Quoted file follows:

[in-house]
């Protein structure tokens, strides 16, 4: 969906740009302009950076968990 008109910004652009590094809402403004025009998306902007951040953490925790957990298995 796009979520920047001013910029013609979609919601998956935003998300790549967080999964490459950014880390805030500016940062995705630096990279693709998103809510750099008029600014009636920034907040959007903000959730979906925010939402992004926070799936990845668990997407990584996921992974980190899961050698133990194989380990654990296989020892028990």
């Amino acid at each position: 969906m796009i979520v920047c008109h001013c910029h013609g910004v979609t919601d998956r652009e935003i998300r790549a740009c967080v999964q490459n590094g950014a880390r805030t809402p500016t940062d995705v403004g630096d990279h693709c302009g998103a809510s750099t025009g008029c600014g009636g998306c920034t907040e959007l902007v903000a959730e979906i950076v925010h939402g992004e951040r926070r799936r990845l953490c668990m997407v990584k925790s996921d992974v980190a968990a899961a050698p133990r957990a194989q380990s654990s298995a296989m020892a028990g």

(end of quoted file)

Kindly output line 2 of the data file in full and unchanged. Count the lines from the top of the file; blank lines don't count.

């Protein structure tokens, strides 16, 4: 969906740009302009950076968990 008109910004652009590094809402403004025009998306902007951040953490925790957990298995 796009979520920047001013910029013609979609919601998956935003998300790549967080999964490459950014880390805030500016940062995705630096990279693709998103809510750099008029600014009636920034907040959007903000959730979906925010939402992004926070799936990845668990997407990584996921992974980190899961050698133990194989380990654990296989020892028990």